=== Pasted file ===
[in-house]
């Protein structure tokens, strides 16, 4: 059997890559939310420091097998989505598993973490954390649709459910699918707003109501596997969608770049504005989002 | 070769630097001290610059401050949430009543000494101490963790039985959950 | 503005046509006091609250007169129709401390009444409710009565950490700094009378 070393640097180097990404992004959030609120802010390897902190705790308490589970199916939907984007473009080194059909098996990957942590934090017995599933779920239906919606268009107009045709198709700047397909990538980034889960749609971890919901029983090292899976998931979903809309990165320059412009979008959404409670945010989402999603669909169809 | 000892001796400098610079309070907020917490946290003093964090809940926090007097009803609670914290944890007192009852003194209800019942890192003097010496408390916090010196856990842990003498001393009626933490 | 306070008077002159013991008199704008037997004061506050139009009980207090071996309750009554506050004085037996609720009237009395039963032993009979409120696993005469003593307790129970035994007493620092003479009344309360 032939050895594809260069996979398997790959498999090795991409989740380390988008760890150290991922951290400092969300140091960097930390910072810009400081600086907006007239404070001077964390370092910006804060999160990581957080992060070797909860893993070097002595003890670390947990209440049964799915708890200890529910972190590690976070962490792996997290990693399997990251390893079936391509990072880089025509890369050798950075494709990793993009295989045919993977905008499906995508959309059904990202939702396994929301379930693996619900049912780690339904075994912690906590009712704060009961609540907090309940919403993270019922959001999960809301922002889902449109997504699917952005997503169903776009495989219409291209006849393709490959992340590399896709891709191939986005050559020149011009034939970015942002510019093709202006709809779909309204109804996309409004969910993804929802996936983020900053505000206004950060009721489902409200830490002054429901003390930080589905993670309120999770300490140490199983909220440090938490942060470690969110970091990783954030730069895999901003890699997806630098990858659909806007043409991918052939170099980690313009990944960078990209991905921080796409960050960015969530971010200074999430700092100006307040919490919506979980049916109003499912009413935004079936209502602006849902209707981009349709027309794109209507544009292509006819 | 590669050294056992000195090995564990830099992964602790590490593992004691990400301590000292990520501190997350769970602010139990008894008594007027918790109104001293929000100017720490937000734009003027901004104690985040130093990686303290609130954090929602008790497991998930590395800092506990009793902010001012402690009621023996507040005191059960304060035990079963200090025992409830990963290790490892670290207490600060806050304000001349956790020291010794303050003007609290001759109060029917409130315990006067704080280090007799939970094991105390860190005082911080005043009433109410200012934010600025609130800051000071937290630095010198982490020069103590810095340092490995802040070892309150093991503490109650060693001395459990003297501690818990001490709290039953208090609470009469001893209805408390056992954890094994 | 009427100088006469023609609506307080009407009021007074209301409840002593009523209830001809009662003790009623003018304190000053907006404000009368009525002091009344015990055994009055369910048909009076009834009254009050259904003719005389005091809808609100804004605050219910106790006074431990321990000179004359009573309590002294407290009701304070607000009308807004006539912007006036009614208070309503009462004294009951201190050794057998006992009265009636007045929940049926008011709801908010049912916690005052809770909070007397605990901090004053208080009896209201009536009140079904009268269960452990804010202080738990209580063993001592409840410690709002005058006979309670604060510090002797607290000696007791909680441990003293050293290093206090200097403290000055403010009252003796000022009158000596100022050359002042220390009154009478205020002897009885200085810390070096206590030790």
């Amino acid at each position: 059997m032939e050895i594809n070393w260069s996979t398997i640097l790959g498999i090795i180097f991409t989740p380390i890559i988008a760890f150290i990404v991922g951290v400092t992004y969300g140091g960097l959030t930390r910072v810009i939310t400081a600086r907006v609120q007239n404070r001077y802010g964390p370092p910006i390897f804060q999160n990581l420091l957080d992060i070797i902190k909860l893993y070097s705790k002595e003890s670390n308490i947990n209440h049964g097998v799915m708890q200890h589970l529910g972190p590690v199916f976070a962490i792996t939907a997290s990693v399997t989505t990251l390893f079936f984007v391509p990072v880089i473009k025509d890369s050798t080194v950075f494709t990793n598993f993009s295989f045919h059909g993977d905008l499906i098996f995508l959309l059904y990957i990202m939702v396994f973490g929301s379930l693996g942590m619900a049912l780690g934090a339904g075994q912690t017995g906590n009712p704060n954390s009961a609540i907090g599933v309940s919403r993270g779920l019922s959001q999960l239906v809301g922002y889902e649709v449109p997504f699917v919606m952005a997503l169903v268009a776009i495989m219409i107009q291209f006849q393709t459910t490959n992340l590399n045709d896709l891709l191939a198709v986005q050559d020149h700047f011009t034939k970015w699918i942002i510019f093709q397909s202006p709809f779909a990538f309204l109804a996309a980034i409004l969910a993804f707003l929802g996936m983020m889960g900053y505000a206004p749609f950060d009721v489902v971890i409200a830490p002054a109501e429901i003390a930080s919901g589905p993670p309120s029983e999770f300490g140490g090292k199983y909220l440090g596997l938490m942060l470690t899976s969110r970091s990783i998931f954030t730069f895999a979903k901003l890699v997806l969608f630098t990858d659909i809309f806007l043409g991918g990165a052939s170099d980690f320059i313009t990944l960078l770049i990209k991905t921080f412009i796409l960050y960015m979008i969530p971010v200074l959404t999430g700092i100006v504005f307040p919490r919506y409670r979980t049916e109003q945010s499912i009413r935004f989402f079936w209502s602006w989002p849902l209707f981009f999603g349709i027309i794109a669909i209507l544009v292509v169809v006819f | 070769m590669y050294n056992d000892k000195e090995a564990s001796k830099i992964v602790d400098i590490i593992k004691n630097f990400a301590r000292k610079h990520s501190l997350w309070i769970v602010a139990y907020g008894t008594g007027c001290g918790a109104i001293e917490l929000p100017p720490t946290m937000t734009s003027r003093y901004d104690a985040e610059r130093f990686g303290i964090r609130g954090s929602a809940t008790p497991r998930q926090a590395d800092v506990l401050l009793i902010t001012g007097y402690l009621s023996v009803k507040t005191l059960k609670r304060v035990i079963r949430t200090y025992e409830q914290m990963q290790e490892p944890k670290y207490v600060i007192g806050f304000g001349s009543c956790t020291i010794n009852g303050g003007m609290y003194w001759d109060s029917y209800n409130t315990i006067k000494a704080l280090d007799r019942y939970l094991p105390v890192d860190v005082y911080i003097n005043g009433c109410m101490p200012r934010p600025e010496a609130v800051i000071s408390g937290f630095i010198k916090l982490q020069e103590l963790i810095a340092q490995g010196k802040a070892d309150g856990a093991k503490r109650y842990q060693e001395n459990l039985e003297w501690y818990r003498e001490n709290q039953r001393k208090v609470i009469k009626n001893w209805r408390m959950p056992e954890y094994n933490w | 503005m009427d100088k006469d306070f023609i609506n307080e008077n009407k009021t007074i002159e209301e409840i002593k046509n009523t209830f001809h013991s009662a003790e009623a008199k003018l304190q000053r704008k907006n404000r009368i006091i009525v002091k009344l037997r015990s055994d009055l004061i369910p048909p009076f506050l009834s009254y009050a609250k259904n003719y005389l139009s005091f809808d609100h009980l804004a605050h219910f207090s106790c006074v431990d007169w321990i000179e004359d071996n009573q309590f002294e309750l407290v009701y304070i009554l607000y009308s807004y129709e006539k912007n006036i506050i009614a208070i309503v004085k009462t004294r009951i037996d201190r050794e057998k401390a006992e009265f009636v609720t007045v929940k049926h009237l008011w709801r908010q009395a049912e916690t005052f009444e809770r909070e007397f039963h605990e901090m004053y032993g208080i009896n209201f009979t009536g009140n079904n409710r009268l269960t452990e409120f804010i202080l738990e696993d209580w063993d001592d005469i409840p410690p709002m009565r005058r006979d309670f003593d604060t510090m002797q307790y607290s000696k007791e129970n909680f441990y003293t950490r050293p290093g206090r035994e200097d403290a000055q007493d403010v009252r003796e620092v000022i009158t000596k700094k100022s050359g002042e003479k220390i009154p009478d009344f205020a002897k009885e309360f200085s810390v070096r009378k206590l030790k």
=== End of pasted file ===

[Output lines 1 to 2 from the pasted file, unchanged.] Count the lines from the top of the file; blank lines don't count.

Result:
[in-house]
């Protein structure tokens, strides 16, 4: 059997890559939310420091097998989505598993973490954390649709459910699918707003109501596997969608770049504005989002 | 070769630097001290610059401050949430009543000494101490963790039985959950 | 503005046509006091609250007169129709401390009444409710009565950490700094009378 070393640097180097990404992004959030609120802010390897902190705790308490589970199916939907984007473009080194059909098996990957942590934090017995599933779920239906919606268009107009045709198709700047397909990538980034889960749609971890919901029983090292899976998931979903809309990165320059412009979008959404409670945010989402999603669909169809 | 000892001796400098610079309070907020917490946290003093964090809940926090007097009803609670914290944890007192009852003194209800019942890192003097010496408390916090010196856990842990003498001393009626933490 | 306070008077002159013991008199704008037997004061506050139009009980207090071996309750009554506050004085037996609720009237009395039963032993009979409120696993005469003593307790129970035994007493620092003479009344309360 032939050895594809260069996979398997790959498999090795991409989740380390988008760890150290991922951290400092969300140091960097930390910072810009400081600086907006007239404070001077964390370092910006804060999160990581957080992060070797909860893993070097002595003890670390947990209440049964799915708890200890529910972190590690976070962490792996997290990693399997990251390893079936391509990072880089025509890369050798950075494709990793993009295989045919993977905008499906995508959309059904990202939702396994929301379930693996619900049912780690339904075994912690906590009712704060009961609540907090309940919403993270019922959001999960809301922002889902449109997504699917952005997503169903776009495989219409291209006849393709490959992340590399896709891709191939986005050559020149011009034939970015942002510019093709202006709809779909309204109804996309409004969910993804929802996936983020900053505000206004950060009721489902409200830490002054429901003390930080589905993670309120999770300490140490199983909220440090938490942060470690969110970091990783954030730069895999901003890699997806630098990858659909806007043409991918052939170099980690313009990944960078990209991905921080796409960050960015969530971010200074999430700092100006307040919490919506979980049916109003499912009413935004079936209502602006849902209707981009349709027309794109209507544009292509006819 | 590669050294056992000195090995564990830099992964602790590490593992004691990400301590000292990520501190997350769970602010139990008894008594007027918790109104001293929000100017720490937000734009003027901004104690985040130093990686303290609130954090929602008790497991998930590395800092506990009793902010001012402690009621023996507040005191059960304060035990079963200090025992409830990963290790490892670290207490600060806050304000001349956790020291010794303050003007609290001759109060029917409130315990006067704080280090007799939970094991105390860190005082911080005043009433109410200012934010600025609130800051000071937290630095010198982490020069103590810095340092490995802040070892309150093991503490109650060693001395459990003297501690818990001490709290039953208090609470009469001893209805408390056992954890094994 | 009427100088006469023609609506307080009407009021007074209301409840002593009523209830001809009662003790009623003018304190000053907006404000009368009525002091009344015990055994009055369910048909009076009834009254009050259904003719005389005091809808609100804004605050219910106790006074431990321990000179004359009573309590002294407290009701304070607000009308807004006539912007006036009614208070309503009462004294009951201190050794057998006992009265009636007045929940049926008011709801908010049912916690005052809770909070007397605990901090004053208080009896209201009536009140079904009268269960452990804010202080738990209580063993001592409840410690709002005058006979309670604060510090002797607290000696007791909680441990003293050293290093206090200097403290000055403010009252003796000022009158000596100022050359002042220390009154009478205020002897009885200085810390070096206590030790």